In a place like the East End, where thousands of artists come to paint the light, I confess Pam Topham is my favorite landscape artist working today. She’s not a painter, per se, but she uses her art school background to help weave the most iconic scenery in colors so sublime, I am affected viscerally whenever I view her tapestries. Currently, 20 of them are on view at Guild Hall in East Hampton for everyone to enjoy.
It is amazing how she can take a scene like Accabonac Harbor and make it come alive with twisted yarns of wool and silk. I find it hard to comprehend how she can take such simple fibers and weave them to mimic the natural beauty that surrounds us.
She does it in part to preserve the vistas, as she recognizes that change is inevitable. Take for example her views of Sagaponack. “I don’t know how long this is going to be there,” she said. “People build houses and plant trees.” Potato fields that used to stretch for miles to the sea, are now dotted with McMansions.
On top of that, vegetation such as dune grass, beach plum and bayberry, hold the dunes in place and are being ripped out by builders who don’t know any better. “If you mess with the dunes, that’s going to make a difference. I felt that was important,” she said of preserving those seemingly little details in her work.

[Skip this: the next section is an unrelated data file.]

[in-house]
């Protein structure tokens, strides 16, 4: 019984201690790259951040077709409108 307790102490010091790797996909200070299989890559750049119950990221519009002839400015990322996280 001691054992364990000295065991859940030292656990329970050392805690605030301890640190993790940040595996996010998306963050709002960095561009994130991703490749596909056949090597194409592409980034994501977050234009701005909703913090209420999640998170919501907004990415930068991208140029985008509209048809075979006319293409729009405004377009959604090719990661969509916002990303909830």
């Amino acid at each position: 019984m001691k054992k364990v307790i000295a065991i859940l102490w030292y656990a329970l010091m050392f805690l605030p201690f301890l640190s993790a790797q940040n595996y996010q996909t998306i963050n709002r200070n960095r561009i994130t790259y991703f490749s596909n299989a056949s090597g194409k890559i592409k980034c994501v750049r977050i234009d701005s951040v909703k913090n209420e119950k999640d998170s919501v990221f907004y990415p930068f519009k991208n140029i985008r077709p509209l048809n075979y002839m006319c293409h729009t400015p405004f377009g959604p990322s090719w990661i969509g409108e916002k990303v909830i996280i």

It won’t be long either before the invasive species of phragmites—thanks to the nitrogen flowing from outdated septic tanks and pesticides used to create green lawns—engulf the native plants and views of Accabonac. “People put all kinds of stuff on lawns to control this or that,” she said. “We are right on top of our water. There is no filter.”
“Environmentalism with visuals, that’s what I’m doing,” she said. “I love the natural beauty of this area.”
I love her work, not only because the views she has chosen to weave are near and dear to my heart. Like Ms. Topham, I am a fiber freak. “Fiber is so important to me,” she said. Her silk is dyed in Vancouver, Canada, and comes in 15 different textures and a wide variety of colors.
She has found some of her favorite woolen fibers through the Australian Tapestry Workshop, where she hopes to visit one day. Others come from Sweden, Norway and Japan. “I don’t believe too many things in the world are unique,” she said. “But these Japanese fibers are unique. A shoebox of yarn cost $300. Yikes.”
The cost of yarn does not compare to the cost of her labor. She will not venture to guess how long it takes to complete one tapestry. “I don’t know,” she said. With a full-time job, she makes time after work or on her days off.
Her love of fibers began when she was a child, thanks to her father, John Topham. While working in the construction field in Saudi Arabia, he became enthralled with the textiles, especially those of the nomadic peoples and even curated a show with the Smithsonian Institute years later after growing his collection. “Dad bought beautiful rugs,” she said.
“He went to markets and saw all different kinds of weavers. The better ones are nomadic. They used pit looms, which are sunken and very rudimentary,” she said. People live in tents and the tents are woven from coarse camel yarn in three sections for the men, women and the kitchen.
“I wore a 1930s Turkoman jacket to the opening,” she said. “Nobody commented on it.”
They were probably too enamored with her tapestries to notice what she was wearing at the opening of her show, running to the end of the year.